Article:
Dr. Mabuse vs. my Colonoscopy is not, to date, the title of any film in the Mabuse series. But my colonoscopy did clash with my plans to review the 1960s remake of Testament of Dr. Mabuse in this week’s column.
I’ve had colonoscopies before; after a certain age you get them at least every ten years, just to make sure nothing unspeakable is growing in the colon. Even so, I underestimated how distracting the prep period would be. There are different approaches to preparing the patient and clearing the colon; the one I used last time involved two days of liquid diet coupled with heavy laxatives. This time, it was four days of eating food with as little fiber as possible. As I’m a vegetarian, that was a bit of a challenge. And bleah, bread and cereal without much fiber are just so … bland. I was much happier after I switched to some home-made white bread.
The last day before the probe it was, again, all clear liquids and laxatives. Getting put to sleep for the procedure was trivial by comparison. Oh, everything came out looking good, in case you were wondering.
But worrying about what might happen (“Well it looked so bad we just removed your entire digestive system while you were still out. Saved you the cost of another shot of anesthetic.”) and then getting organized after colonoscopy day made it harder to focus than I expected. So rather than tackle Testament, I’m going with a lighter take: Mabuse the music video!
The 1980s synthpop group Propaganda gave us Dr. Mabuse in 1984. Actually they gave us several different versions, which 5 Against 4 breaks down for anyone who’s curious. The video (not from what 5 Against 4 considers the best version, the 10-minute Testaments of Dr. Mabuse) opens on a spooky old Gothic building. A parade of monks invites band member Claudia Brücken inside, flashing hands at her that show an M on them (a shout out to Fritz Lang’s M, presumably); a couple of times we see the image of one of the Mabuses (I’m inclined to say Wolfgang Preiss but I wouldn’t bet money on it)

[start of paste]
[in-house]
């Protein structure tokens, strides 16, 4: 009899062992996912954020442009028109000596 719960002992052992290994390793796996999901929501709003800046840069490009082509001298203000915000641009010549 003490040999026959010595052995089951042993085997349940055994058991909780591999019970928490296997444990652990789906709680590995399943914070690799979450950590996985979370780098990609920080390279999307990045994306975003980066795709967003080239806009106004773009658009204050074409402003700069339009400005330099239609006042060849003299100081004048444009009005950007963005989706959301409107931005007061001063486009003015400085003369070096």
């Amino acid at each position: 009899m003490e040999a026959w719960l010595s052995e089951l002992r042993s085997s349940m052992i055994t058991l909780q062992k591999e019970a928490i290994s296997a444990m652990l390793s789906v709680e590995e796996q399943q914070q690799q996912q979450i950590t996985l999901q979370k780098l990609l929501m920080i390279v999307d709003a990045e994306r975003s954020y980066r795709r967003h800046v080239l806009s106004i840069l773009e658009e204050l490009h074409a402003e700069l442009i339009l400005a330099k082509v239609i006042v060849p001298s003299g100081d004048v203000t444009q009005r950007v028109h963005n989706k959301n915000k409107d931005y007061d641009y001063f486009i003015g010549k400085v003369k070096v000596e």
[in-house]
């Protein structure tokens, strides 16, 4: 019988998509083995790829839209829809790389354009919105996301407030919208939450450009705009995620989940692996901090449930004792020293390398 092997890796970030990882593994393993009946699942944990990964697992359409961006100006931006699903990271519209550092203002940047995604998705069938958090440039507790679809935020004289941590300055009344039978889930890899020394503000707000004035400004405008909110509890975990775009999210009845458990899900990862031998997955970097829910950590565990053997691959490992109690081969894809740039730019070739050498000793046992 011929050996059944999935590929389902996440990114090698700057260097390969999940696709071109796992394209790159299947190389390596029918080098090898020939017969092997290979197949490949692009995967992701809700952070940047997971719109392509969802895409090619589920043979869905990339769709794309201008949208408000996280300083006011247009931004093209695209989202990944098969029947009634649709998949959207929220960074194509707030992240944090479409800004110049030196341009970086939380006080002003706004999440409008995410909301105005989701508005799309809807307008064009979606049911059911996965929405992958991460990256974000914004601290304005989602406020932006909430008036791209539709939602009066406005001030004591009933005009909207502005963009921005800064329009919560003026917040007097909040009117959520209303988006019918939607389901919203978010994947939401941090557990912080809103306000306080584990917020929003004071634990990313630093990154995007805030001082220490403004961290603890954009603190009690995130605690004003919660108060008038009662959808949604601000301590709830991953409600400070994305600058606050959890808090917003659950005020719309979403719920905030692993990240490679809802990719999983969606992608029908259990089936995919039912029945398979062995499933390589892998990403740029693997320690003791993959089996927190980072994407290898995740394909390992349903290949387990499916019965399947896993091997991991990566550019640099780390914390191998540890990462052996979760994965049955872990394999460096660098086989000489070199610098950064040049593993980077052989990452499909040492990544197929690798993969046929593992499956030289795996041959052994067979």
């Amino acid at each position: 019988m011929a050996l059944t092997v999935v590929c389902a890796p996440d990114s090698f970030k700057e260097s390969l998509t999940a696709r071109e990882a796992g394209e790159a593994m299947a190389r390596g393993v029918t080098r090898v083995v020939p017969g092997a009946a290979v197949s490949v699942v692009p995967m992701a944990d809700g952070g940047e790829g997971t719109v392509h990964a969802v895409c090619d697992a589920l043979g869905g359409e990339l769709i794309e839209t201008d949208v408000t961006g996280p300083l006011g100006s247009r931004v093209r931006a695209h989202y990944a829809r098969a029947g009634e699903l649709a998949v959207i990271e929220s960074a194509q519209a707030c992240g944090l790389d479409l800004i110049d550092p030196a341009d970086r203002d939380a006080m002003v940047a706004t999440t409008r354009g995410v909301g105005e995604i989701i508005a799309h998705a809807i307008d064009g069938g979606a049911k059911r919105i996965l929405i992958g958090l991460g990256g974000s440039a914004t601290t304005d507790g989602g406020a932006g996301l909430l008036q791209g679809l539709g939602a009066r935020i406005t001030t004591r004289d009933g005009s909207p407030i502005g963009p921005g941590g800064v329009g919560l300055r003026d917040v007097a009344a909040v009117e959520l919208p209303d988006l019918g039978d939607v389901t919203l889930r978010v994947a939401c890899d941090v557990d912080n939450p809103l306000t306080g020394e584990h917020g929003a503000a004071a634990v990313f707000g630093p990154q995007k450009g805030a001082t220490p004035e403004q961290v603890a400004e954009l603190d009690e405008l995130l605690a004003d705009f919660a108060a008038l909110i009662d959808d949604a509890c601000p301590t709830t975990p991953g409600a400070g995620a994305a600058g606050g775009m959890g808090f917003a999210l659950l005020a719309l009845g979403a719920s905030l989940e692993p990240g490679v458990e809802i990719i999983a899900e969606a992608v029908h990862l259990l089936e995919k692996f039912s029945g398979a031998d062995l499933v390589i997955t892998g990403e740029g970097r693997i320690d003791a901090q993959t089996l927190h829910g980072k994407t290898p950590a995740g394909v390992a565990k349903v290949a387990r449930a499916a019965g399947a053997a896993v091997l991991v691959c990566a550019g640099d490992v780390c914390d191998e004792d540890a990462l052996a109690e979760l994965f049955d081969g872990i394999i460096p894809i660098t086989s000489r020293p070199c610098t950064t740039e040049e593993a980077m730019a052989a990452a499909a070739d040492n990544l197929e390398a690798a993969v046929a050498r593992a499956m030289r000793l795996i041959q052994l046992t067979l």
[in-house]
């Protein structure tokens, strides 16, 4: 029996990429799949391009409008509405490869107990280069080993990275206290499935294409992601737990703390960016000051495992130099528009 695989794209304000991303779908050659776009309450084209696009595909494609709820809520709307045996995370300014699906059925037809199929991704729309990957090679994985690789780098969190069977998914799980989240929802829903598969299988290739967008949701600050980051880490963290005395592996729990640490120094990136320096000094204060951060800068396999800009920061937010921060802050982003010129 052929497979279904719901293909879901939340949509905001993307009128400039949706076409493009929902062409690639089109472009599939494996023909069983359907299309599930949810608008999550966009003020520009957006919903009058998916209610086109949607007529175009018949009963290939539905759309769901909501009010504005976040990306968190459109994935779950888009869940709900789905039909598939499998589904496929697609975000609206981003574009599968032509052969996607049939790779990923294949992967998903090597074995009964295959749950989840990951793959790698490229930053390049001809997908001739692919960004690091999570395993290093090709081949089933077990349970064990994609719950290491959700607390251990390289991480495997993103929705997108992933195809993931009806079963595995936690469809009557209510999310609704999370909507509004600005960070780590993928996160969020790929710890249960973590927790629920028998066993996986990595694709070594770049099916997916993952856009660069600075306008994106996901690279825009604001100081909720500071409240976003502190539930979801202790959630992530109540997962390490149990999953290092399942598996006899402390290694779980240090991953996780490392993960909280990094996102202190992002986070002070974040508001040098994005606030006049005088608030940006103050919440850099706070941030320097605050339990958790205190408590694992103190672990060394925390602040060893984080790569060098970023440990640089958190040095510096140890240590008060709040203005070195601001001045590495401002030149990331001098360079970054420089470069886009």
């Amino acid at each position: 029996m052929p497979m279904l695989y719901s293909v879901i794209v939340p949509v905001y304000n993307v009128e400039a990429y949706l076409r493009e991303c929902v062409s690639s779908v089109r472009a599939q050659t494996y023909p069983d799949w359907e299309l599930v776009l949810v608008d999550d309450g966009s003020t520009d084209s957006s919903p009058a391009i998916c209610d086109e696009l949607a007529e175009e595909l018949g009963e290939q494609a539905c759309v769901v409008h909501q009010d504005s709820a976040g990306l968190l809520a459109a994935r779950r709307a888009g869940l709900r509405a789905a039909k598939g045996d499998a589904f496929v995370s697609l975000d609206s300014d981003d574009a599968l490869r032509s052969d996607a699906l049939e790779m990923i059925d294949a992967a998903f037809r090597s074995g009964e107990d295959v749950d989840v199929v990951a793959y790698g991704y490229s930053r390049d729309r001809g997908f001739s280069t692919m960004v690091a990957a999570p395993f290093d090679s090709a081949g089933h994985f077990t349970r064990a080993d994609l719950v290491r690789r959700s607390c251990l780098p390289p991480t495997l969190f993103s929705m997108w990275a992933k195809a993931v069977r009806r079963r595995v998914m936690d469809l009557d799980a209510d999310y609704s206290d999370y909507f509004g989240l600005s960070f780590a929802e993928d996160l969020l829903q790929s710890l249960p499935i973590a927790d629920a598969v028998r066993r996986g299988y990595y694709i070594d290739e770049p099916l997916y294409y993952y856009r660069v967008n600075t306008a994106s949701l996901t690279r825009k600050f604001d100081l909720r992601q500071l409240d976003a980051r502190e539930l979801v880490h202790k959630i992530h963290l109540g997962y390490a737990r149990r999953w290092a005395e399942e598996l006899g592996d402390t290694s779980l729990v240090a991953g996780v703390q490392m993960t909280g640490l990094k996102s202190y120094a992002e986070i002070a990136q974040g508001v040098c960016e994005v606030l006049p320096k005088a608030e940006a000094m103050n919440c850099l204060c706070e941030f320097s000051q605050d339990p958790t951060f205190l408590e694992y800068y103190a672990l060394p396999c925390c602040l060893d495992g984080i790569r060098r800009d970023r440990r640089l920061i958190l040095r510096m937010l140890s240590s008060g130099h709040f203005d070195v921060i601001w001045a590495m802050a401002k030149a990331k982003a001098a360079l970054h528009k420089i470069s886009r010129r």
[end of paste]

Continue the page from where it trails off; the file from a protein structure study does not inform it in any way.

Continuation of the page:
The lyrics tell us that a man with no shadow promises you the world. He’s devoted to the devil, fascinated by crime — why not sell him your soul? Brücken wanders around the fortress admiring the eerie lighting before deciding she’d just as soon not sell him her soul. As she looks for a way out, one of the monks pursues her ominously. She reaches a dead end, discovers she can walk through a mirror and escapes. Yep, it’s the non-linear logic of 1980s music videos in all their glory (I do not consider that a bad thing).
Blue System, a later synthpop band formed by Dieter Bohlen, gave us a second Dr. Mabuse a decade later. In a much livelier, more upbeat tone, Bohlen tells us that the eponymous doctor spends every night and day on the run, for he’s the man who has stolen the sun. He lost his life, his dreams, was born a hundred years ago by machine. And it’s a shame he’ll return in a shade of grey.
Regrettably there doesn’t seem to be any video of this version that isn’t just Bohlen’s face.
I’d offer some musical insight, but I’m not musical enough to have any. Propaganda’s video definitely makes for better viewing, though.
Thanks to my friend Ross Bagby for steering me to these.